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Thai Leader Rethinks Tough Security Policy in Muslim South

  • Ron Corben

The Thai prime minister has announced a partial troop withdrawal from Thailand's restive southern provinces. The conciliatory move marks a turnaround in the government's much criticized hard-line security policy.

Thaksin Shinawatra, the Thai prime minister, on Thursday announced a redeployment of troops battling violence and separatist agitation in the largely Muslim South. He said some of the current 20,000 troops would be withdrawn from the region, and others would be moved to peacekeeping and development duties.

The announcement, which follows two days of criticism by lawmakers of the government's tough stance on the unrest, marks a major policy change.

Just weeks earlier, Mr. Thaksin had threatened to withhold development funds for communities where Muslim separatists are active. That suggestion was roundly criticized and later withdrawn.

The government has also faced accusations of human rights abuses by the military, which rights groups and Muslim leaders say have created a climate of fear in the region.

Surin Pitsuwan is a Muslim, and a member of parliament for the opposition Democrat Party. He says the government cannot ignore the allegations of abuse.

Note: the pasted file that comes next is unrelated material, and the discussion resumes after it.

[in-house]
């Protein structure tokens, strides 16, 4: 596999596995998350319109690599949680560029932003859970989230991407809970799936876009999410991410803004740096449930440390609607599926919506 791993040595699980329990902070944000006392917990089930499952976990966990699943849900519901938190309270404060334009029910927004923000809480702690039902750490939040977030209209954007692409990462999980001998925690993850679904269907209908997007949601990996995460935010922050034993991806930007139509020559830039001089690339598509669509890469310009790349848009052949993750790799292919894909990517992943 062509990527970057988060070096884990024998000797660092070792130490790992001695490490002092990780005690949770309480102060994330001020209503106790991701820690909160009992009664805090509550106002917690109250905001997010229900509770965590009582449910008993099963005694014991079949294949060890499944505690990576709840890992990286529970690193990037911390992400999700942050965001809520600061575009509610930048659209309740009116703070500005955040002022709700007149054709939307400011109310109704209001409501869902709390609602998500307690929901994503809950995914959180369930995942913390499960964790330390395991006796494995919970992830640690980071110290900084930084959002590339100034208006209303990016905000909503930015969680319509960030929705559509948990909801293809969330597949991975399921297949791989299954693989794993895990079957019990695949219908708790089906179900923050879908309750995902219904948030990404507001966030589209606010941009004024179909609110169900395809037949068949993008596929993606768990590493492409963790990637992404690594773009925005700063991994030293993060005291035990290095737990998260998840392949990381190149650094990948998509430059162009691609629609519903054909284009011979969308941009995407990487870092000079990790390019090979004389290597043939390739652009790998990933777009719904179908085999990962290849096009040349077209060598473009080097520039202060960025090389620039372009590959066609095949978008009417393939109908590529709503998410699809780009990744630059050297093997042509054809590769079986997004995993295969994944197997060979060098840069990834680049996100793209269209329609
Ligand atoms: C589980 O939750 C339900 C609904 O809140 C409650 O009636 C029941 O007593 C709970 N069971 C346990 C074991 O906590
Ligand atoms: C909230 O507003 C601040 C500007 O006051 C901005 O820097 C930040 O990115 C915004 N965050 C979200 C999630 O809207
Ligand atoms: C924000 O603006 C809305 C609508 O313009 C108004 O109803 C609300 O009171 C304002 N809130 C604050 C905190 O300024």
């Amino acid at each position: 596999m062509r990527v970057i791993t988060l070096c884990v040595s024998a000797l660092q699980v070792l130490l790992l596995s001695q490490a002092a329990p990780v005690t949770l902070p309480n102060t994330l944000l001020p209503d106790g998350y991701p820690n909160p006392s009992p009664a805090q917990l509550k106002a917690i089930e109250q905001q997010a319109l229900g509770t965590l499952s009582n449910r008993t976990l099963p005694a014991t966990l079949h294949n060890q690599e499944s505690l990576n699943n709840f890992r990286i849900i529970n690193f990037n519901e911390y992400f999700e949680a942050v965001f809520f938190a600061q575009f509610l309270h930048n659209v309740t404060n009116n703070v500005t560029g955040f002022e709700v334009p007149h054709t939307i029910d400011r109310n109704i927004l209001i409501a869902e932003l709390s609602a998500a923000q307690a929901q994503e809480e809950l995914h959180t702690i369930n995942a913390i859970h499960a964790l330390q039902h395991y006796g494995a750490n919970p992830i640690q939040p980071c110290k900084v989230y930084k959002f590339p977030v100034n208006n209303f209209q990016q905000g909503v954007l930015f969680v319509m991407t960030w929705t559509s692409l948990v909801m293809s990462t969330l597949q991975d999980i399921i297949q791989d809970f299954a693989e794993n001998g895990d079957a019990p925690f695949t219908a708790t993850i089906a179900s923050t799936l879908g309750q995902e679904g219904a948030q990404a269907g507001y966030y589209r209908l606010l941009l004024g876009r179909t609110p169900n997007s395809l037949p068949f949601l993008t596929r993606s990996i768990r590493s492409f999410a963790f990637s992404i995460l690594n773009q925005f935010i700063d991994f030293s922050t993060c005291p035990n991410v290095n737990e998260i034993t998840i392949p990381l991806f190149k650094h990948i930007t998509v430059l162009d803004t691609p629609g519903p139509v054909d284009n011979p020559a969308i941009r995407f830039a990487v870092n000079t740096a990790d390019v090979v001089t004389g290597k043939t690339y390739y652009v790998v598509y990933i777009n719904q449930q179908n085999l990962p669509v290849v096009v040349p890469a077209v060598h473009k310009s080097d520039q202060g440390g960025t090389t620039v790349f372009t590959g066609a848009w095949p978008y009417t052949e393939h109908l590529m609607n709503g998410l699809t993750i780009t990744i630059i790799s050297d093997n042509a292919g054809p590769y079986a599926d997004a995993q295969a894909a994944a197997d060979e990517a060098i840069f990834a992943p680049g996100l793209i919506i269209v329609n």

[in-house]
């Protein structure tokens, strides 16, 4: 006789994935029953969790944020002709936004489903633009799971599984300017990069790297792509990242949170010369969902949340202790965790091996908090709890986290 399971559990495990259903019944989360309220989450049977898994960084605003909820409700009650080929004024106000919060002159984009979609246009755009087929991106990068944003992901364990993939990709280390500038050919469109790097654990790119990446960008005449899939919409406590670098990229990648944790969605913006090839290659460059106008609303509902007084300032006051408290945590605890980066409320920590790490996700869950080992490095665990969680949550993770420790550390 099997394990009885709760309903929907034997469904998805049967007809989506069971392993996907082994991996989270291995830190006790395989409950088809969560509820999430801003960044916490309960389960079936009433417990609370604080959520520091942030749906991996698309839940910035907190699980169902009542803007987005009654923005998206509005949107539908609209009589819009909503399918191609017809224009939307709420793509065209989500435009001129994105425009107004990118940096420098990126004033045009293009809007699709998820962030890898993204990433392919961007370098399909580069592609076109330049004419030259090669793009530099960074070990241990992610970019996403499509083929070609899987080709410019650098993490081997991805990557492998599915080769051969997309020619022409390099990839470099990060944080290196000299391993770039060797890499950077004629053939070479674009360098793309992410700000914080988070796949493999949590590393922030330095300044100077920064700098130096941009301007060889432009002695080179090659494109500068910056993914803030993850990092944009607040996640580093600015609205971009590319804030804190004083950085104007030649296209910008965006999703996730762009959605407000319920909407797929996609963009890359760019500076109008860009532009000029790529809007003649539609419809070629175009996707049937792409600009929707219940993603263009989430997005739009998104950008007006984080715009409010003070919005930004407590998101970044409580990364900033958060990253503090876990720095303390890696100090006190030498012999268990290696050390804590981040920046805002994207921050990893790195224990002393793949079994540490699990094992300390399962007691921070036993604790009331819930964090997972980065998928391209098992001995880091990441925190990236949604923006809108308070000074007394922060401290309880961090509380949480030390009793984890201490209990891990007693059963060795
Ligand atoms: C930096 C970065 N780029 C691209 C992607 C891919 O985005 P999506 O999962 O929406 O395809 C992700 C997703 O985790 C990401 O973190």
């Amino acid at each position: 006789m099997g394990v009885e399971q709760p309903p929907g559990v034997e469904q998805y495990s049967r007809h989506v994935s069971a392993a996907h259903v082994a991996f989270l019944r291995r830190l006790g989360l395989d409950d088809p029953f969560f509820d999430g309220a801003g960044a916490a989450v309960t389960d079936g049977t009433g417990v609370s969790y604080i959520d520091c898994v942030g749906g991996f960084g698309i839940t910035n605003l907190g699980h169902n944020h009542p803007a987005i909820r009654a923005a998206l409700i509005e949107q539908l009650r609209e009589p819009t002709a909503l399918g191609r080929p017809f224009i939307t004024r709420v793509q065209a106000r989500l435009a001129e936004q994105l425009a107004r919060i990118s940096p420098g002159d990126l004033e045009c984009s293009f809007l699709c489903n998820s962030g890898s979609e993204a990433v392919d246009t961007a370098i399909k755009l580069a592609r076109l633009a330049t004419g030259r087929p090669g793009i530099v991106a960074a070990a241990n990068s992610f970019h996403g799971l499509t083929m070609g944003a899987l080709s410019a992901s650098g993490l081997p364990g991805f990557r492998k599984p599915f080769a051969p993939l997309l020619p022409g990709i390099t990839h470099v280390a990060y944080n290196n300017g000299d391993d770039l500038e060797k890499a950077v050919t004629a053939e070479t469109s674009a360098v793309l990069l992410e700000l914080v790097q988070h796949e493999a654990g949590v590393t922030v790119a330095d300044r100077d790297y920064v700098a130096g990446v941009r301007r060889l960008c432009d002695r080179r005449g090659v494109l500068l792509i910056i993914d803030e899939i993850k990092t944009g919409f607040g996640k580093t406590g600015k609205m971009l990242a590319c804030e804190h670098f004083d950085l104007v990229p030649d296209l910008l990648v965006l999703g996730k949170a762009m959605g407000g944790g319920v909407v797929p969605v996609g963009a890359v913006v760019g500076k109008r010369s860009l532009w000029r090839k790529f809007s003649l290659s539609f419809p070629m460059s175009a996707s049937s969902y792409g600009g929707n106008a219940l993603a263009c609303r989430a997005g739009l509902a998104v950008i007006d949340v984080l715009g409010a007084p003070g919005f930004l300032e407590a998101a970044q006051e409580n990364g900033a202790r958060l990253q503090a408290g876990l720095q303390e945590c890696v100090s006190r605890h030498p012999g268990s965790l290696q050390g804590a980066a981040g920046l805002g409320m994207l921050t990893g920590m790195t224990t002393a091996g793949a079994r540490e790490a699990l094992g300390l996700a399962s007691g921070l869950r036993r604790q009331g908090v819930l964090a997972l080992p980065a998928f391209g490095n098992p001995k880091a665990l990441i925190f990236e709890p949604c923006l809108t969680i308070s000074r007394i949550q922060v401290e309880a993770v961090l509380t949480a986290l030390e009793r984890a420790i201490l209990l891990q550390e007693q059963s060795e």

"We will keep the pressure up, and I think the people themselves, various N.G.O.s [non-government organizations] and families, will certainly keep asking the questions that the government will have (to) clarify," he said.

But Mr. Surin, a former foreign minister, welcomed Mr. Thaksin's change of policy as a step in the right direction.

"It's a cause for optimism among many of us. Whether or not this optimism will be fulfilled, that remains to be seen," he said. "But at least there have been signs of accommodation, signs of opening up, signs of recognition of past mistakes, and I think this is a good beginning."

Separately on Thursday, three Thai Muslims were sentenced to life imprisonment on charges related to an attack on a police station on January seventh, 2004. Two other Thais and a Malaysian national also received long prison sentences in that case.

The January seventh attack came just three days after Muslim militants attacked a military depot in the South, an event seen as the start of the most recent round of violence.

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